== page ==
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Satellite services are changing lives in some of the remotest places on Earth

Voucher Schemes

A “Voucher Scheme”, successfully implemented already in some EU Member States, connects remote communities using satellite broadband. Under such a scheme a public authority provides a voucher (financial aid) to eligible end users with which they can pay a registered service provider of their choice for the purchase, installation and activation of the satellite kit. The service provider then gets reimbursement of his costs from the relevant public authority implementing the scheme.

Simple and available immediately with no cost to end users.

Why should you use it?

Satellite equipment is eligible for European Union public funding support. The Voucher Scheme is therefore widely promoted by the European Commission as a useful and efficient “demand stimulation” measure that helps to close the Digital Divide by covering the cost of purchase and installation of this equipment in Europe. Such schemes are feasible in terms of implementation and respect EU funding rules. They are however more flexible to implement for public authorities as they avoid possible long & bureaucratic tender procedures and they empower users who want to be online.

Empowers end users and gives them a wide choice of suppliers to meet their needs.

Read more here ▶︎ broadbandforall.eu/Resources/Eligibility-and-Vouchers.pdf

 

Social impact

1971: “Good evening Mr. Vice President, this is Fred Kappel calling from the Earth Station at Andover, Maine. The call is being relayed through our Telstar satellite as I’m sure you know. How do you hear me?”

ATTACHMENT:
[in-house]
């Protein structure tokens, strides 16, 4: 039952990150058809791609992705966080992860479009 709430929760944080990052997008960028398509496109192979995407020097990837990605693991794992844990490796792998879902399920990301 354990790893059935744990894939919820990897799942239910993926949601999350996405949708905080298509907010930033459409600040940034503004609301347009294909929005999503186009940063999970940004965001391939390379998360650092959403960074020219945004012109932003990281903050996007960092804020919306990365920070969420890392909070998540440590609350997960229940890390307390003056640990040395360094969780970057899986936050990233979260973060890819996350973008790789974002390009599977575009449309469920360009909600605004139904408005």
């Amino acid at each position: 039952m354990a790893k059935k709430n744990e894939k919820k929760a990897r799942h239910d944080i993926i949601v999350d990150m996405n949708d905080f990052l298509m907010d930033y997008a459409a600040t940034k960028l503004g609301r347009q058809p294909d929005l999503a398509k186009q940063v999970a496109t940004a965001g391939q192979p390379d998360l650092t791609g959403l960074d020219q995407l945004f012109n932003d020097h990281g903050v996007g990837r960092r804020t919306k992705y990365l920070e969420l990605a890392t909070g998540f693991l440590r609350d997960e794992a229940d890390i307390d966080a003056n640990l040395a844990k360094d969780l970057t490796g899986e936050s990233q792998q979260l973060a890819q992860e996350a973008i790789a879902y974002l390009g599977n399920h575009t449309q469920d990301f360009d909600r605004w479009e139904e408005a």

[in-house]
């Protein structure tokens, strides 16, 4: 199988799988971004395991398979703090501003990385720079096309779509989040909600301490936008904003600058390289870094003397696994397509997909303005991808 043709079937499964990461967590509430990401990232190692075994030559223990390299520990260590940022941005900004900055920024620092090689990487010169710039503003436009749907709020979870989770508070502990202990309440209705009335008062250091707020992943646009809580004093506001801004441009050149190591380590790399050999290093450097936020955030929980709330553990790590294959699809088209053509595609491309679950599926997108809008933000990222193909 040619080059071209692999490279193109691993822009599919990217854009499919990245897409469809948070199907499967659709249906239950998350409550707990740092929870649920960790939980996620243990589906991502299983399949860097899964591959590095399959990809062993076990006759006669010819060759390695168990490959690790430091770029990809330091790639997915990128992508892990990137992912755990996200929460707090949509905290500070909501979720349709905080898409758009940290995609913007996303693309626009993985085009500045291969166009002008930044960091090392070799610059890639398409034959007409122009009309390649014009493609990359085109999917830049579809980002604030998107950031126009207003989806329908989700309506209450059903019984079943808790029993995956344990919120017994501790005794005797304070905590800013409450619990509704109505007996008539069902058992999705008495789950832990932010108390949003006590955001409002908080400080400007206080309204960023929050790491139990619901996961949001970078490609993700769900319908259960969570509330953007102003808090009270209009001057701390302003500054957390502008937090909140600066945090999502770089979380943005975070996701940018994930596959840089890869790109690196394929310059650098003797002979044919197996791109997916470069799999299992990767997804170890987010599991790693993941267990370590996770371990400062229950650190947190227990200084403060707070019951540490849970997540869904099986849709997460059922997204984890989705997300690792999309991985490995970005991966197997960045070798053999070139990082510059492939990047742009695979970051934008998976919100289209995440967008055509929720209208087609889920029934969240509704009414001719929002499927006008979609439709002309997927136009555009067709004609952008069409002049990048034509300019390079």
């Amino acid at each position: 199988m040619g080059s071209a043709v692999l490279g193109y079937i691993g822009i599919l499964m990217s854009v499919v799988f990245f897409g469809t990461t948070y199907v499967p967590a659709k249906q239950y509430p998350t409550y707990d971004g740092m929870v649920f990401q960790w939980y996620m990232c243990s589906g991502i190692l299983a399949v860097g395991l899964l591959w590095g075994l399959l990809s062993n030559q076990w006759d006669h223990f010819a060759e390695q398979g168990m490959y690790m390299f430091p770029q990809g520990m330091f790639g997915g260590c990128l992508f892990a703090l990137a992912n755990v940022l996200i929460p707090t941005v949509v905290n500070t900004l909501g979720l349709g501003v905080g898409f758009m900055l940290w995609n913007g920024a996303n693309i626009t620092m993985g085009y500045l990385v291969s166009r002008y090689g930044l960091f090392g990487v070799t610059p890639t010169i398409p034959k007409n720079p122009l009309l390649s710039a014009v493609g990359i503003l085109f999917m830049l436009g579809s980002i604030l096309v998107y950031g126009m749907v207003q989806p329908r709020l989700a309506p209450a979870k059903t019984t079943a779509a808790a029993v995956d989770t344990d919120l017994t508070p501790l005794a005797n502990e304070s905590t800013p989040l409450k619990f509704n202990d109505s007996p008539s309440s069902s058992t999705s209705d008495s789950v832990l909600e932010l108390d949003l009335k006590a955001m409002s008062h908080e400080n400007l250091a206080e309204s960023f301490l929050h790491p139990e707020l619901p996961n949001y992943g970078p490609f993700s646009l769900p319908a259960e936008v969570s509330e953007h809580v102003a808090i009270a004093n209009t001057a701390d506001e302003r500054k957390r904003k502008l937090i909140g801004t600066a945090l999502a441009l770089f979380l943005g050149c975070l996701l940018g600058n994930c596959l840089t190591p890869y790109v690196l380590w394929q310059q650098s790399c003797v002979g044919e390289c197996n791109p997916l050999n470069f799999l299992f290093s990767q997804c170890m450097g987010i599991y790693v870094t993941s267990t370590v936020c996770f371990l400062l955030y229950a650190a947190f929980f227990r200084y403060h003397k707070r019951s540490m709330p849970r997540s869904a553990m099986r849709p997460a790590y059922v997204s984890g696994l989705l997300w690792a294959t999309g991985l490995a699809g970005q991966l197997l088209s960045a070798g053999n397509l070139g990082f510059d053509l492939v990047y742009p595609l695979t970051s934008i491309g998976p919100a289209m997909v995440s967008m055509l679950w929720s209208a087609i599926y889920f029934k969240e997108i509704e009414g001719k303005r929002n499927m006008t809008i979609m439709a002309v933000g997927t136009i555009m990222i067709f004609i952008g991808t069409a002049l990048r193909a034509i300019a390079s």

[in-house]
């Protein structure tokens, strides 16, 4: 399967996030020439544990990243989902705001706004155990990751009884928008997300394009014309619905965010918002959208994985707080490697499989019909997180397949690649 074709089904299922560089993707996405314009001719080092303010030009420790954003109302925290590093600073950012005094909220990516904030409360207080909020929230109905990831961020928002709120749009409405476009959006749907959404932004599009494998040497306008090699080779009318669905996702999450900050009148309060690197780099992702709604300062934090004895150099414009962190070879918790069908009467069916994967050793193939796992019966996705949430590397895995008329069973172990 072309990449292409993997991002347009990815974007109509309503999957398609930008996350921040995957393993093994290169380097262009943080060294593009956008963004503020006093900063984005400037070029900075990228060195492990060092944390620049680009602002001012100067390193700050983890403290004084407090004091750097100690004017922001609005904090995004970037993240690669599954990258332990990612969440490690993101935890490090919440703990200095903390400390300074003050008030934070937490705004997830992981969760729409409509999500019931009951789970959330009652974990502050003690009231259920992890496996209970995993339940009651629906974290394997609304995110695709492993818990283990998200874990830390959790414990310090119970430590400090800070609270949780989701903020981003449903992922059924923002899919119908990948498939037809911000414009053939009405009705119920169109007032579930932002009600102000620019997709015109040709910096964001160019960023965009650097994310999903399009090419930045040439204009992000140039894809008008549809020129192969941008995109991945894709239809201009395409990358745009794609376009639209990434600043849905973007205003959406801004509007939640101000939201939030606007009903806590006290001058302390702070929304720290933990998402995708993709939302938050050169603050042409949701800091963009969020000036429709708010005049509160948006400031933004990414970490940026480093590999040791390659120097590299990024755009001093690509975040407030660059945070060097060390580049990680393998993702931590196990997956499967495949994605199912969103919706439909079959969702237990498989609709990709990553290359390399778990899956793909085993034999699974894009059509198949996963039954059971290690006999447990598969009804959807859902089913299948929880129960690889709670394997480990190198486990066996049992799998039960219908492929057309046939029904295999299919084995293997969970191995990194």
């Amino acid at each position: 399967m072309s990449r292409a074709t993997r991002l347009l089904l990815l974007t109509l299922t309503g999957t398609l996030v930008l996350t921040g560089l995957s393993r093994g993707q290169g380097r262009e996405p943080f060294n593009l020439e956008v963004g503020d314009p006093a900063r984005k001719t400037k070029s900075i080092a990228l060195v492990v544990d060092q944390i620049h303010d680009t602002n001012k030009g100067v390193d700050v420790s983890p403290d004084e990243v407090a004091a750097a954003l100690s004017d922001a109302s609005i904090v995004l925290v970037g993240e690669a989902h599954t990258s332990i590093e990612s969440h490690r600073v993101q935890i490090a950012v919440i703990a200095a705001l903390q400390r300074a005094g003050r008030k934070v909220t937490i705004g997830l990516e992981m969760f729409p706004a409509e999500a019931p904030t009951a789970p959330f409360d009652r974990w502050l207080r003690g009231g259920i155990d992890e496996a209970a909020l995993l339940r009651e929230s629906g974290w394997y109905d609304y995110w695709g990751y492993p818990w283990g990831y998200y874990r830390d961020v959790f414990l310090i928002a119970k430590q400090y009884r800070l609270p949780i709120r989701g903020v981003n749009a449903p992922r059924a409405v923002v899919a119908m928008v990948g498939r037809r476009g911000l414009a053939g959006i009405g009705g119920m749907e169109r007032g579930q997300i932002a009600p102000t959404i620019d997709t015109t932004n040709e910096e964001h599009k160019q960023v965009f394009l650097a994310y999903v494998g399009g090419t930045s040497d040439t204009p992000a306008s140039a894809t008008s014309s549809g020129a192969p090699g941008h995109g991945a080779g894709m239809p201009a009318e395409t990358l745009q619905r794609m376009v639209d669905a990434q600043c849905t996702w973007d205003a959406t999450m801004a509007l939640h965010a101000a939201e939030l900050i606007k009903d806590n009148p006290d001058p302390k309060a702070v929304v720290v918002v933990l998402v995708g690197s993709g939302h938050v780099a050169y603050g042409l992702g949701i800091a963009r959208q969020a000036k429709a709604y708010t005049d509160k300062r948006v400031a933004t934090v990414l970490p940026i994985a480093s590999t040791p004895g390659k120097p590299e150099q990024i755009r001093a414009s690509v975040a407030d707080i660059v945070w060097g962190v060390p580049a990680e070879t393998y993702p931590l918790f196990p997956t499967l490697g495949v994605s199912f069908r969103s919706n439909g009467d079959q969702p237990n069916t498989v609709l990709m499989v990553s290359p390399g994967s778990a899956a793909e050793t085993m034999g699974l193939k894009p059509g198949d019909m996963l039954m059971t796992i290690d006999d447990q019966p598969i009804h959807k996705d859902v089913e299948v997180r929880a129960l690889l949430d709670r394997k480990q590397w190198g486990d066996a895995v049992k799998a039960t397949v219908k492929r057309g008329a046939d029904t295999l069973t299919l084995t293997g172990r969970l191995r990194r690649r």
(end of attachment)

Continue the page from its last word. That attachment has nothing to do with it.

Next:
“You’re coming through nicely Mr. Kappel,” said Vice President Lyndon Johnson.

This was world first live satellite call via Telstar 1, which launched into orbit 50 years ago. It was soon followed by the first email that was sent in 1971 by computer engineer, Ray Tomlison. Today, 3 million emails are sent every second and in 2010, already 2 billion people were connected to the Internet worldwide. The number of text messages sent and received every day exceeds the population of the planet.

Yet you still will not be able to get a mobile signal in 20% of the world. Emerging markets contribute to 26% of the global economy but half of their businesses are unable to enjoy the benefits of online commerce. In South Korea the average connection speed is 17 Mbit/s, but in the Cook Islands it can still take up to 10 minutes to send an email. In Africa there is only one Internet connection for every 1000 PCs and it is estimated that in Nigeria alone more than 20 million people are not covered by any kind of network. Overall in Africa close to 150 million people still have no basic telephone service. In Brazil only one in ten schools has an Internet connection. The global communication revolution has resulted in a true Digital Divide that risks only to get worse.

In emerging markets, existing terrestrial networks are clustered very close to urban centres, leaving thousands of people and businesses with no access to data or even voice connectivity. Satellite communications can provide ubiquitous coverage over extremely large and often remote areas as several continents fall within one satellite footprint.

Satellite communications can immediately connect the unconnected.

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